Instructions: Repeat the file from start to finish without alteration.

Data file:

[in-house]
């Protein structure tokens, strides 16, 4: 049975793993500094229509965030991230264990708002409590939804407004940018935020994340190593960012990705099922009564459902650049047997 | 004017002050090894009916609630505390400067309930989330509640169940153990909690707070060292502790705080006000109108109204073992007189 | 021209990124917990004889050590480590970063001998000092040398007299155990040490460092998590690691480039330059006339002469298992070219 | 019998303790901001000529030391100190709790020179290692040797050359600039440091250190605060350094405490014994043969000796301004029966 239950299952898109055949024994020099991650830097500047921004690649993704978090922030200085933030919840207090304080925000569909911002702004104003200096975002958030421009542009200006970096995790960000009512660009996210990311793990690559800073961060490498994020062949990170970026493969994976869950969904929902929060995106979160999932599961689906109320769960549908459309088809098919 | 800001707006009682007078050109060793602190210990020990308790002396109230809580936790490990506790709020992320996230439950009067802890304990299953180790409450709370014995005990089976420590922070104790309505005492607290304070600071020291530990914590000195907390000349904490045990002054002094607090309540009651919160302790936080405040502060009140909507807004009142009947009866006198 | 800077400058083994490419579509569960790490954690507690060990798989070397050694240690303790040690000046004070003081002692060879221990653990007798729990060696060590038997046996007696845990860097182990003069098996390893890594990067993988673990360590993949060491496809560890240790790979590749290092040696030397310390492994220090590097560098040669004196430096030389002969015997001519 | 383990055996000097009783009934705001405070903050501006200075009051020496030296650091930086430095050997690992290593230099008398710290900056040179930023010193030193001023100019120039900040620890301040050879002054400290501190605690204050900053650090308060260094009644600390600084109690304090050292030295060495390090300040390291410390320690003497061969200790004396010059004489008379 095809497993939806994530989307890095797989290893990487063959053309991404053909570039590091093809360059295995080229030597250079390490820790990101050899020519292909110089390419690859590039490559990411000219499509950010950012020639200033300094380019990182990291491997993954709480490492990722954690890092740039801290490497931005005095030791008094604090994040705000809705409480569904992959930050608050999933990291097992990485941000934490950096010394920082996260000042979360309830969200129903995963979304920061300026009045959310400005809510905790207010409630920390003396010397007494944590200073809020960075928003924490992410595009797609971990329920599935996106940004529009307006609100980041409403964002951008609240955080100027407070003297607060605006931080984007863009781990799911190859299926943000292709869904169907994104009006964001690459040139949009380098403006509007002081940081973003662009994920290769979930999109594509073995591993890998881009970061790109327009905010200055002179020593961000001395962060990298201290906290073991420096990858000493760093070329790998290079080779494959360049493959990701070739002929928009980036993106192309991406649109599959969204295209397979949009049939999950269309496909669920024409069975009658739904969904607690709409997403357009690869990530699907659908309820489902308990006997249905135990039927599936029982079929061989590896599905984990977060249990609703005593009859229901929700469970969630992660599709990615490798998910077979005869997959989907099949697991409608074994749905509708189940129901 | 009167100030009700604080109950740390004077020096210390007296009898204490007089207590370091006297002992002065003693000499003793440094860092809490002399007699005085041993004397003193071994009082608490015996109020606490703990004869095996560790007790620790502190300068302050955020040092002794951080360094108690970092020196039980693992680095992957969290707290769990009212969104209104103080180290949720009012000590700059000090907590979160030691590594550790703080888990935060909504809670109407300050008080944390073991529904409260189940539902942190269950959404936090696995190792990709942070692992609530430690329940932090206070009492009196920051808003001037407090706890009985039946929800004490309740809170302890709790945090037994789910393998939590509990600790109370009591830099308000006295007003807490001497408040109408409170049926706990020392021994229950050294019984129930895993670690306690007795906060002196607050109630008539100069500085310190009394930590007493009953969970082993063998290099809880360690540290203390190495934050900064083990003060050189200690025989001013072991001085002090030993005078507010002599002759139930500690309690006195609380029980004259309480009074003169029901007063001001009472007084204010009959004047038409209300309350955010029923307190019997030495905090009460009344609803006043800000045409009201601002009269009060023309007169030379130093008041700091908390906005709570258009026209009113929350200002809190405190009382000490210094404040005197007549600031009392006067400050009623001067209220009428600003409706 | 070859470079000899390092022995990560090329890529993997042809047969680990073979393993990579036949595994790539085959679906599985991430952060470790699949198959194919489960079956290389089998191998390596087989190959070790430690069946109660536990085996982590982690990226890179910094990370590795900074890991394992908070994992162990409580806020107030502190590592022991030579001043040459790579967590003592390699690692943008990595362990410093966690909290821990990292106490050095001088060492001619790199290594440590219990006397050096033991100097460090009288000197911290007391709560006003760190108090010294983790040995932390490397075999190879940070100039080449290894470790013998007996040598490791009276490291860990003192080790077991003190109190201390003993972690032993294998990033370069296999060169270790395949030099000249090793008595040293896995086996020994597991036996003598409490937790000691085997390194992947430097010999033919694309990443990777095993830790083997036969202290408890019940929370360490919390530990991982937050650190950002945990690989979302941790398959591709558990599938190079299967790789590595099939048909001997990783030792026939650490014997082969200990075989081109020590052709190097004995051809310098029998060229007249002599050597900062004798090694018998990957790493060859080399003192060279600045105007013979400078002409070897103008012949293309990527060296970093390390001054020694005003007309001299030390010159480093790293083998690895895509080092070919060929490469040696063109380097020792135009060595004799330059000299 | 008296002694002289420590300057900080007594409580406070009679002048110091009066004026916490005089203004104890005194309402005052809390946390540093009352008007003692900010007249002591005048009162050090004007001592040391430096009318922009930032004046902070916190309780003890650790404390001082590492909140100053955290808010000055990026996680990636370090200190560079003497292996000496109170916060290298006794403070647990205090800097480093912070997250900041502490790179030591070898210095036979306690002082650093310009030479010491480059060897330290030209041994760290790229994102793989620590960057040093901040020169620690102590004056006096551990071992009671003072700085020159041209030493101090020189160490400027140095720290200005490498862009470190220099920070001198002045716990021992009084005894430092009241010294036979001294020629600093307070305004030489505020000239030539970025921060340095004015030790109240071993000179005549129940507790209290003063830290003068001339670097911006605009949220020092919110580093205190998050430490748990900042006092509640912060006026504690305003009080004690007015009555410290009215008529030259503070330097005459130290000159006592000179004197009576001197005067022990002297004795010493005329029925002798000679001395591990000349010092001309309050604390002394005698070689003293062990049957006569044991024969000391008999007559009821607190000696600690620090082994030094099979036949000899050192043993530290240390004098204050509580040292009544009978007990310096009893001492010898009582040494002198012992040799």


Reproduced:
[in-house]
């Protein structure tokens, strides 16, 4: 049975793993500094229509965030991230264990708002409590939804407004940018935020994340190593960012990705099922009564459902650049047997 | 004017002050090894009916609630505390400067309930989330509640169940153990909690707070060292502790705080006000109108109204073992007189 | 021209990124917990004889050590480590970063001998000092040398007299155990040490460092998590690691480039330059006339002469298992070219 | 019998303790901001000529030391100190709790020179290692040797050359600039440091250190605060350094405490014994043969000796301004029966 239950299952898109055949024994020099991650830097500047921004690649993704978090922030200085933030919840207090304080925000569909911002702004104003200096975002958030421009542009200006970096995790960000009512660009996210990311793990690559800073961060490498994020062949990170970026493969994976869950969904929902929060995106979160999932599961689906109320769960549908459309088809098919 | 800001707006009682007078050109060793602190210990020990308790002396109230809580936790490990506790709020992320996230439950009067802890304990299953180790409450709370014995005990089976420590922070104790309505005492607290304070600071020291530990914590000195907390000349904490045990002054002094607090309540009651919160302790936080405040502060009140909507807004009142009947009866006198 | 800077400058083994490419579509569960790490954690507690060990798989070397050694240690303790040690000046004070003081002692060879221990653990007798729990060696060590038997046996007696845990860097182990003069098996390893890594990067993988673990360590993949060491496809560890240790790979590749290092040696030397310390492994220090590097560098040669004196430096030389002969015997001519 | 383990055996000097009783009934705001405070903050501006200075009051020496030296650091930086430095050997690992290593230099008398710290900056040179930023010193030193001023100019120039900040620890301040050879002054400290501190605690204050900053650090308060260094009644600390600084109690304090050292030295060495390090300040390291410390320690003497061969200790004396010059004489008379 095809497993939806994530989307890095797989290893990487063959053309991404053909570039590091093809360059295995080229030597250079390490820790990101050899020519292909110089390419690859590039490559990411000219499509950010950012020639200033300094380019990182990291491997993954709480490492990722954690890092740039801290490497931005005095030791008094604090994040705000809705409480569904992959930050608050999933990291097992990485941000934490950096010394920082996260000042979360309830969200129903995963979304920061300026009045959310400005809510905790207010409630920390003396010397007494944590200073809020960075928003924490992410595009797609971990329920599935996106940004529009307006609100980041409403964002951008609240955080100027407070003297607060605006931080984007863009781990799911190859299926943000292709869904169907994104009006964001690459040139949009380098403006509007002081940081973003662009994920290769979930999109594509073995591993890998881009970061790109327009905010200055002179020593961000001395962060990298201290906290073991420096990858000493760093070329790998290079080779494959360049493959990701070739002929928009980036993106192309991406649109599959969204295209397979949009049939999950269309496909669920024409069975009658739904969904607690709409997403357009690869990530699907659908309820489902308990006997249905135990039927599936029982079929061989590896599905984990977060249990609703005593009859229901929700469970969630992660599709990615490798998910077979005869997959989907099949697991409608074994749905509708189940129901 | 009167100030009700604080109950740390004077020096210390007296009898204490007089207590370091006297002992002065003693000499003793440094860092809490002399007699005085041993004397003193071994009082608490015996109020606490703990004869095996560790007790620790502190300068302050955020040092002794951080360094108690970092020196039980693992680095992957969290707290769990009212969104209104103080180290949720009012000590700059000090907590979160030691590594550790703080888990935060909504809670109407300050008080944390073991529904409260189940539902942190269950959404936090696995190792990709942070692992609530430690329940932090206070009492009196920051808003001037407090706890009985039946929800004490309740809170302890709790945090037994789910393998939590509990600790109370009591830099308000006295007003807490001497408040109408409170049926706990020392021994229950050294019984129930895993670690306690007795906060002196607050109630008539100069500085310190009394930590007493009953969970082993063998290099809880360690540290203390190495934050900064083990003060050189200690025989001013072991001085002090030993005078507010002599002759139930500690309690006195609380029980004259309480009074003169029901007063001001009472007084204010009959004047038409209300309350955010029923307190019997030495905090009460009344609803006043800000045409009201601002009269009060023309007169030379130093008041700091908390906005709570258009026209009113929350200002809190405190009382000490210094404040005197007549600031009392006067400050009623001067209220009428600003409706 | 070859470079000899390092022995990560090329890529993997042809047969680990073979393993990579036949595994790539085959679906599985991430952060470790699949198959194919489960079956290389089998191998390596087989190959070790430690069946109660536990085996982590982690990226890179910094990370590795900074890991394992908070994992162990409580806020107030502190590592022991030579001043040459790579967590003592390699690692943008990595362990410093966690909290821990990292106490050095001088060492001619790199290594440590219990006397050096033991100097460090009288000197911290007391709560006003760190108090010294983790040995932390490397075999190879940070100039080449290894470790013998007996040598490791009276490291860990003192080790077991003190109190201390003993972690032993294998990033370069296999060169270790395949030099000249090793008595040293896995086996020994597991036996003598409490937790000691085997390194992947430097010999033919694309990443990777095993830790083997036969202290408890019940929370360490919390530990991982937050650190950002945990690989979302941790398959591709558990599938190079299967790789590595099939048909001997990783030792026939650490014997082969200990075989081109020590052709190097004995051809310098029998060229007249002599050597900062004798090694018998990957790493060859080399003192060279600045105007013979400078002409070897103008012949293309990527060296970093390390001054020694005003007309001299030390010159480093790293083998690895895509080092070919060929490469040696063109380097020792135009060595004799330059000299 | 008296002694002289420590300057900080007594409580406070009679002048110091009066004026916490005089203004104890005194309402005052809390946390540093009352008007003692900010007249002591005048009162050090004007001592040391430096009318922009930032004046902070916190309780003890650790404390001082590492909140100053955290808010000055990026996680990636370090200190560079003497292996000496109170916060290298006794403070647990205090800097480093912070997250900041502490790179030591070898210095036979306690002082650093310009030479010491480059060897330290030209041994760290790229994102793989620590960057040093901040020169620690102590004056006096551990071992009671003072700085020159041209030493101090020189160490400027140095720290200005490498862009470190220099920070001198002045716990021992009084005894430092009241010294036979001294020629600093307070305004030489505020000239030539970025921060340095004015030790109240071993000179005549129940507790209290003063830290003068001339670097911006605009949220020092919110580093205190998050430490748990900042006092509640912060006026504690305003009080004690007015009555410290009215008529030259503070330097005459130290000159006592000179004197009576001197005067022990002297004795010493005329029925002798000679001395591990000349010092001309309050604390002394005698070689003293062990049957006569044991024969000391008999007559009821607190000696600690620090082994030094099979036949000899050192043993530290240390004098204050509580040292009544009978007990310096009893001492010898009582040494002198012992040799």